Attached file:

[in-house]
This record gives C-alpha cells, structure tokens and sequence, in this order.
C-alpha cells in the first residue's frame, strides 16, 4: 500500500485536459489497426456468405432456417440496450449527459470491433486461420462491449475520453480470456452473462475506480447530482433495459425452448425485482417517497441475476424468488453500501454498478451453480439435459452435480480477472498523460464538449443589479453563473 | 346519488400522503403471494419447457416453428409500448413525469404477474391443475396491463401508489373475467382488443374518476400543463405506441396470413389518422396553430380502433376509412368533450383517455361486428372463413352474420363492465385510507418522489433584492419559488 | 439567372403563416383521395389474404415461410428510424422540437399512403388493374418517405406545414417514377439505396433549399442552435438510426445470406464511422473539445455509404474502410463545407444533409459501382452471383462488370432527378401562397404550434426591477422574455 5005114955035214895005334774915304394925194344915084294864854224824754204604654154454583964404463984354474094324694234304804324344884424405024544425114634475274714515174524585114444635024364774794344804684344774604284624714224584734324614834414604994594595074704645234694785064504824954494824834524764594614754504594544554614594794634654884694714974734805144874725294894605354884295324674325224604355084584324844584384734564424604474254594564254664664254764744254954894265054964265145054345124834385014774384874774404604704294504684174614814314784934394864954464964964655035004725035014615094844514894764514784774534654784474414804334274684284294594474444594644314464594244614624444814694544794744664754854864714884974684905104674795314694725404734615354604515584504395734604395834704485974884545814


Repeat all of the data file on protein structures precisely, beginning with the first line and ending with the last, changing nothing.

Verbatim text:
[in-house]
This record gives C-alpha cells, structure tokens and sequence, in this order.
C-alpha cells in the first residue's frame, strides 16, 4: 500500500485536459489497426456468405432456417440496450449527459470491433486461420462491449475520453480470456452473462475506480447530482433495459425452448425485482417517497441475476424468488453500501454498478451453480439435459452435480480477472498523460464538449443589479453563473 | 346519488400522503403471494419447457416453428409500448413525469404477474391443475396491463401508489373475467382488443374518476400543463405506441396470413389518422396553430380502433376509412368533450383517455361486428372463413352474420363492465385510507418522489433584492419559488 | 439567372403563416383521395389474404415461410428510424422540437399512403388493374418517405406545414417514377439505396433549399442552435438510426445470406464511422473539445455509404474502410463545407444533409459501382452471383462488370432527378401562397404550434426591477422574455 5005114955035214895005334774915304394925194344915084294864854224824754204604654154454583964404463984354474094324694234304804324344884424405024544425114634475274714515174524585114444635024364774794344804684344774604284624714224584734324614834414604994594595074704645234694785064504824954494824834524764594614754504594544554614594794634654884694714974734805144874725294894605354884295324674325224604355084584324844584384734564424604474254594564254664664254764744254954894265054964265145054345124834385014774384874774404604704294504684174614814314784934394864954464964964655035004725035014615094844514894764514784774534654784474414804334274684284294594474444594644314464594244614624444814694544794744664754854864714884974684905104674795314694725404734615354604515584504395734604395834704485974884545814